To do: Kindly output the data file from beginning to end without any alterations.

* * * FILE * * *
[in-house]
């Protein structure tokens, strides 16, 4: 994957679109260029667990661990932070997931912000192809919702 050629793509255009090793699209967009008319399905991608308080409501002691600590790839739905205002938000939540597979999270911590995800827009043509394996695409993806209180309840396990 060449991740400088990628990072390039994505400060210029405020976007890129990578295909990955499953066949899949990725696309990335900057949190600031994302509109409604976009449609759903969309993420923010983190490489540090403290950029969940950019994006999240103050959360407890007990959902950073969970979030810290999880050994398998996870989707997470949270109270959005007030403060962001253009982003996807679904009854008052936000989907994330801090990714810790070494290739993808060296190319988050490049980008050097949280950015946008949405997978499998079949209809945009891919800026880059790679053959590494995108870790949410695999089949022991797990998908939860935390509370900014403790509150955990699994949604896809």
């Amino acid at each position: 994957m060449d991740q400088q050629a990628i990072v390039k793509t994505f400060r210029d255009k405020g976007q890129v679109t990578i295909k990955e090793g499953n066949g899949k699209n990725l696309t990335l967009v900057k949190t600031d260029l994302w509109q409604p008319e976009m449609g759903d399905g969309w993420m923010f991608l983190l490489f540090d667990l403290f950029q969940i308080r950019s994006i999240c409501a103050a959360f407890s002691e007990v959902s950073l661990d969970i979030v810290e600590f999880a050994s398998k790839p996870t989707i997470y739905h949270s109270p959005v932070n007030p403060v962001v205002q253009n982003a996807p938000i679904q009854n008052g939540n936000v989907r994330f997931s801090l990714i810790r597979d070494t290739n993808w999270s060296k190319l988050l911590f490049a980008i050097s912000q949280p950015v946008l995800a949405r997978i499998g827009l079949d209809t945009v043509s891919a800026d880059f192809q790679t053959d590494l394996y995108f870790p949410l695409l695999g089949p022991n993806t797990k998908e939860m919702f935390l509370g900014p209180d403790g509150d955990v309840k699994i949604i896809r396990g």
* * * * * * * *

[in-house]
């Protein structure tokens, strides 16, 4: 994957679109260029667990661990932070997931912000192809919702 050629793509255009090793699209967009008319399905991608308080409501002691600590790839739905205002938000939540597979999270911590995800827009043509394996695409993806209180309840396990 060449991740400088990628990072390039994505400060210029405020976007890129990578295909990955499953066949899949990725696309990335900057949190600031994302509109409604976009449609759903969309993420923010983190490489540090403290950029969940950019994006999240103050959360407890007990959902950073969970979030810290999880050994398998996870989707997470949270109270959005007030403060962001253009982003996807679904009854008052936000989907994330801090990714810790070494290739993808060296190319988050490049980008050097949280950015946008949405997978499998079949209809945009891919800026880059790679053959590494995108870790949410695999089949022991797990998908939860935390509370900014403790509150955990699994949604896809």
């Amino acid at each position: 994957m060449d991740q400088q050629a990628i990072v390039k793509t994505f400060r210029d255009k405020g976007q890129v679109t990578i295909k990955e090793g499953n066949g899949k699209n990725l696309t990335l967009v900057k949190t600031d260029l994302w509109q409604p008319e976009m449609g759903d399905g969309w993420m923010f991608l983190l490489f540090d667990l403290f950029q969940i308080r950019s994006i999240c409501a103050a959360f407890s002691e007990v959902s950073l661990d969970i979030v810290e600590f999880a050994s398998k790839p996870t989707i997470y739905h949270s109270p959005v932070n007030p403060v962001v205002q253009n982003a996807p938000i679904q009854n008052g939540n936000v989907r994330f997931s801090l990714i810790r597979d070494t290739n993808w999270s060296k190319l988050l911590f490049a980008i050097s912000q949280p950015v946008l995800a949405r997978i499998g827009l079949d209809t945009v043509s891919a800026d880059f192809q790679t053959d590494l394996y995108f870790p949410l695409l695999g089949p022991n993806t797990k998908e939860m919702f935390l509370g900014p209180d403790g509150d955990v309840k699994i949604i896809r396990g």